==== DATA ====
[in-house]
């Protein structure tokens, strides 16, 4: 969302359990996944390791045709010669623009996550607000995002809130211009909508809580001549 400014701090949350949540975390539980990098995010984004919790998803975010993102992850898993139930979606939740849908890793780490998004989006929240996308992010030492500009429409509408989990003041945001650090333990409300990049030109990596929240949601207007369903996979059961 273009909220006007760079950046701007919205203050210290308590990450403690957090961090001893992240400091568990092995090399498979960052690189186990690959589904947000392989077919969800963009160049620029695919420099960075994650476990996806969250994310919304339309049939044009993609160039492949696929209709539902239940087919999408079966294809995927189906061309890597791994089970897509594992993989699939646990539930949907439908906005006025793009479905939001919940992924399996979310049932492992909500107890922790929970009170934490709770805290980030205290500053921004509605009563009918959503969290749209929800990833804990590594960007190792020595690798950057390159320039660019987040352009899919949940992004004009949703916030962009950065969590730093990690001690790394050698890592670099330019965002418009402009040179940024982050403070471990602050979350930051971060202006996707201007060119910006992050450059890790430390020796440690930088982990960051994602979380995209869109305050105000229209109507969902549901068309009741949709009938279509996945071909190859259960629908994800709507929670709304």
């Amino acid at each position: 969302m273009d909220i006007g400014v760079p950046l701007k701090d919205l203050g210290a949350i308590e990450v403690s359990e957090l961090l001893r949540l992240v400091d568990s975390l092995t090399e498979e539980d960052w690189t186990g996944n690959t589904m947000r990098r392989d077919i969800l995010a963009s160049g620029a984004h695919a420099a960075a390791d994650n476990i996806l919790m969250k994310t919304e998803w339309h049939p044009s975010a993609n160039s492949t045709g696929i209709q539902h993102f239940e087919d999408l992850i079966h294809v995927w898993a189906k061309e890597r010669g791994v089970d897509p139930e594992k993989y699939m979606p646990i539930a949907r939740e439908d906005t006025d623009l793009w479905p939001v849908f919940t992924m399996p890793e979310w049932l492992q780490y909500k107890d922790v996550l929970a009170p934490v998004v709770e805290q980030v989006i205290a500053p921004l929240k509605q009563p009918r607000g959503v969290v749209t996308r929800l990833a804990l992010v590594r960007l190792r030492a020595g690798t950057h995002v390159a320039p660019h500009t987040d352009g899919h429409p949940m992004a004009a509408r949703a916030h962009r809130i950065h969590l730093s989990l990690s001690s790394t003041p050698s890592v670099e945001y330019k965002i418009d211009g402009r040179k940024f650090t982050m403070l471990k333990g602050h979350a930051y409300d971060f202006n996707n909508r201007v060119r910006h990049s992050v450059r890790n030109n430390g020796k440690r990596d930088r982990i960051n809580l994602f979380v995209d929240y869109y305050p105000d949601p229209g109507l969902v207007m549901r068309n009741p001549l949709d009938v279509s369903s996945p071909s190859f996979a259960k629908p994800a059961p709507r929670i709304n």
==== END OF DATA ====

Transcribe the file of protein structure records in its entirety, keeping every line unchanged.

[in-house]
């Protein structure tokens, strides 16, 4: 969302359990996944390791045709010669623009996550607000995002809130211009909508809580001549 400014701090949350949540975390539980990098995010984004919790998803975010993102992850898993139930979606939740849908890793780490998004989006929240996308992010030492500009429409509408989990003041945001650090333990409300990049030109990596929240949601207007369903996979059961 273009909220006007760079950046701007919205203050210290308590990450403690957090961090001893992240400091568990092995090399498979960052690189186990690959589904947000392989077919969800963009160049620029695919420099960075994650476990996806969250994310919304339309049939044009993609160039492949696929209709539902239940087919999408079966294809995927189906061309890597791994089970897509594992993989699939646990539930949907439908906005006025793009479905939001919940992924399996979310049932492992909500107890922790929970009170934490709770805290980030205290500053921004509605009563009918959503969290749209929800990833804990590594960007190792020595690798950057390159320039660019987040352009899919949940992004004009949703916030962009950065969590730093990690001690790394050698890592670099330019965002418009402009040179940024982050403070471990602050979350930051971060202006996707201007060119910006992050450059890790430390020796440690930088982990960051994602979380995209869109305050105000229209109507969902549901068309009741949709009938279509996945071909190859259960629908994800709507929670709304």
């Amino acid at each position: 969302m273009d909220i006007g400014v760079p950046l701007k701090d919205l203050g210290a949350i308590e990450v403690s359990e957090l961090l001893r949540l992240v400091d568990s975390l092995t090399e498979e539980d960052w690189t186990g996944n690959t589904m947000r990098r392989d077919i969800l995010a963009s160049g620029a984004h695919a420099a960075a390791d994650n476990i996806l919790m969250k994310t919304e998803w339309h049939p044009s975010a993609n160039s492949t045709g696929i209709q539902h993102f239940e087919d999408l992850i079966h294809v995927w898993a189906k061309e890597r010669g791994v089970d897509p139930e594992k993989y699939m979606p646990i539930a949907r939740e439908d906005t006025d623009l793009w479905p939001v849908f919940t992924m399996p890793e979310w049932l492992q780490y909500k107890d922790v996550l929970a009170p934490v998004v709770e805290q980030v989006i205290a500053p921004l929240k509605q009563p009918r607000g959503v969290v749209t996308r929800l990833a804990l992010v590594r960007l190792r030492a020595g690798t950057h995002v390159a320039p660019h500009t987040d352009g899919h429409p949940m992004a004009a509408r949703a916030h962009r809130i950065h969590l730093s989990l990690s001690s790394t003041p050698s890592v670099e945001y330019k965002i418009d211009g402009r040179k940024f650090t982050m403070l471990k333990g602050h979350a930051y409300d971060f202006n996707n909508r201007v060119r910006h990049s992050v450059r890790n030109n430390g020796k440690r990596d930088r982990i960051n809580l994602f979380v995209d929240y869109y305050p105000d949601p229209g109507l969902v207007m549901r068309n009741p001549l949709d009938v279509s369903s996945p071909s190859f996979a259960k629908p994800a059961p709507r929670i709304n």